Surprise! 9th Circuit Court of Appeals Affirms Obvious!

The Ninth Circuit Court of Appeals (I am tempted to say even the Ninth Circuit Court of Appeals) has once again recognized that treating people without regard to race does not violate the Fourteenth Amendment. In an opinion released April 2, a three-judge panel reaffirmed in no uncertain terms a 1997 Ninth Circuit decision holding that “[a]s a matter of ‘conventional’ equal protection analysis, there is simply no doubt that Proposition 209 is constitutional.” The Pacific Legal Foundation, which successfully argued the case, deserves the congratulations and gratitude of all those who believe in colorblind equal opportunity.

Virtually identical to the current challenge, that earlier case, Coalition For Economic Equity v. Wilson, 122 F.3d 692 (9th Cir. 1997), dealt with a charge by the ACLU and other progressives that California’s Proposition 209, prohibiting the state from discriminating against or giving preferential treatment to individuals based on race, sex, or ethnicity, violated the 14th Amendment because it allowed groups to seek preferential treatment for all sort of other reasons but not race or ethnicity.

The court’s opinion virtually laughed that argument out of court.

The alleged equal protection burden that Prop. 209
imposes on those who would seek race and gender preferences is a burden that the Constitution itself imposes. The
Equal Protection Clause singles out racial preferences for
severe political burdens — it prohibits them in all but the most
compelling circumstances. That the Constitution permits
the rare race- or gender-based preference hardly implies that
the state cannot ban them….

It would have been paradoxical to conclude that by adopting
the Equal Protection Clause, the voters had violated it….

….Proposition 209 amends the California Constitution simply to
prohibit state discrimination against or preferential treatment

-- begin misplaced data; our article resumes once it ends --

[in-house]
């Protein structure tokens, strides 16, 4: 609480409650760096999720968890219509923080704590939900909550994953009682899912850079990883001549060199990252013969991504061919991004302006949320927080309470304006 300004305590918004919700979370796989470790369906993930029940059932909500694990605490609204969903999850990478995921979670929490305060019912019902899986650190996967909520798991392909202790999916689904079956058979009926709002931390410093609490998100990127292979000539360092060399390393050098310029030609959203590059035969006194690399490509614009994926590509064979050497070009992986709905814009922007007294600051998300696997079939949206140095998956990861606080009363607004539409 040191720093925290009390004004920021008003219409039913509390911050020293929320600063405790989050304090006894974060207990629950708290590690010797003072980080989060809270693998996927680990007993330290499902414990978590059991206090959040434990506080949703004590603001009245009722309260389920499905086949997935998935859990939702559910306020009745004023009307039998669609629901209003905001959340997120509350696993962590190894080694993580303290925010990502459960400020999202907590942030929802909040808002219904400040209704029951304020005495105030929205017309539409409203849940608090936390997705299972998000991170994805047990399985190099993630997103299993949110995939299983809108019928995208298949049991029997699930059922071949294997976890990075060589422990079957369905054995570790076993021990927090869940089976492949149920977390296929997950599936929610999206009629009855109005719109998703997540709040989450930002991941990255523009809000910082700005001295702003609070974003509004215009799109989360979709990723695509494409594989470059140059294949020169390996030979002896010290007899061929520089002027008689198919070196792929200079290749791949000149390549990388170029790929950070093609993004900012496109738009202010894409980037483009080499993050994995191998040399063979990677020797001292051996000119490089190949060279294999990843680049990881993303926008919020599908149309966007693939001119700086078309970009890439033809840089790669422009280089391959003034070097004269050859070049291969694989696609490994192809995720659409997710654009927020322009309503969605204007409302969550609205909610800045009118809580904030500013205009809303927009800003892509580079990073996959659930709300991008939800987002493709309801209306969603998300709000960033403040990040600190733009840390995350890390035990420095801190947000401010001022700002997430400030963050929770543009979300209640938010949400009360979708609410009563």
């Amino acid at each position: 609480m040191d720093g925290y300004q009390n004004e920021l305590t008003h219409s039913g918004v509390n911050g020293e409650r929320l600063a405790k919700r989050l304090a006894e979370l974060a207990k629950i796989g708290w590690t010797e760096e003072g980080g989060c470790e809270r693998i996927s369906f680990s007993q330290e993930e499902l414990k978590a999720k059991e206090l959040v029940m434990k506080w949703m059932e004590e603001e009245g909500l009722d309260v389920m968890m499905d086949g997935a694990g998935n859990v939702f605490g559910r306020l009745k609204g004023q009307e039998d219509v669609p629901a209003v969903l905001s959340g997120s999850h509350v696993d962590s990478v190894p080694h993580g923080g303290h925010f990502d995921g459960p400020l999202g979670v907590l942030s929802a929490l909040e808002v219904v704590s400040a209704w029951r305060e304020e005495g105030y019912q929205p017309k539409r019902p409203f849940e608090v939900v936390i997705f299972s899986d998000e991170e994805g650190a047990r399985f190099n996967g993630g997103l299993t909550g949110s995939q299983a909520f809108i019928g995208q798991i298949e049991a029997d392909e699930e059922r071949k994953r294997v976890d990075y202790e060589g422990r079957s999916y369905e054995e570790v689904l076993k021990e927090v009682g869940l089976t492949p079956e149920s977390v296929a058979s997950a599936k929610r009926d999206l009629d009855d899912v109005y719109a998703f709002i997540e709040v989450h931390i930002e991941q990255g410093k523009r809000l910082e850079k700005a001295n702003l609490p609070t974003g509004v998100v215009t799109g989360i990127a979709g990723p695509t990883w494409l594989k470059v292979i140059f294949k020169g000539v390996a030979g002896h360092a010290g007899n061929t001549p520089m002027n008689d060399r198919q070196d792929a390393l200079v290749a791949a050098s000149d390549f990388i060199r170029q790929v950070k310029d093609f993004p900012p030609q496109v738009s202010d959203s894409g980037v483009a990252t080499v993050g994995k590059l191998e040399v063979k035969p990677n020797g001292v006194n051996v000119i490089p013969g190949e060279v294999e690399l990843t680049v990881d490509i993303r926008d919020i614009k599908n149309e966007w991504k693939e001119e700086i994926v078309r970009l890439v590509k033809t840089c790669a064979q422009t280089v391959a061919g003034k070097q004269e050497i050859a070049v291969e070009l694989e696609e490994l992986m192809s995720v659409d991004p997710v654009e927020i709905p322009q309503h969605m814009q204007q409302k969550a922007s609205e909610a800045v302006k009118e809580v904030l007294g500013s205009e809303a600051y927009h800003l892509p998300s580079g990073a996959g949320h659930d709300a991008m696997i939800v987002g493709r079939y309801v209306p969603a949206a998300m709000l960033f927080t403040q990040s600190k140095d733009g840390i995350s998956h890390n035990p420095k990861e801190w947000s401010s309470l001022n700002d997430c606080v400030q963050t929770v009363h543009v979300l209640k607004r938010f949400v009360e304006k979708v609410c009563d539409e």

to any person on account of race or gender. Plaintiffs charge
that this ban on unequal treatment denies members of certain
races and one gender equal protection of the laws. If merely
stating this alleged equal protection violation does not suffice
to refute it, the central tenet of the Equal Protection Clause
teeters on the brink of incoherence.

The argument that state preferences for peanut farmers or piccolo players is constitutionally indistinguishable from discrimination based on race is what I called here an offensive “fallacy of fungible discriminations.”

This is the argument that all discrimination is alike; if you can discriminate for one reason, you can discriminate for any reason. Thus if it’s acceptable to give preferences based on athletic or musical ability or the alumni status of parents, it’s also legitimate to give preferences based on race or religion. Preferences, in short, are preferences; if one is O.K., all are O.K.

You’d think that since the Ninth Circuit (even the Ninth Circuit) has driven a stake through the heart of this argument, now not once but twice, it would have the good grace to die. Let us hope that the pending decision from the Sixth Circuit on essentially the same challenge to the Michigan Civil Rights Initiative will be a silver bullet that will put it out its, and our, misery.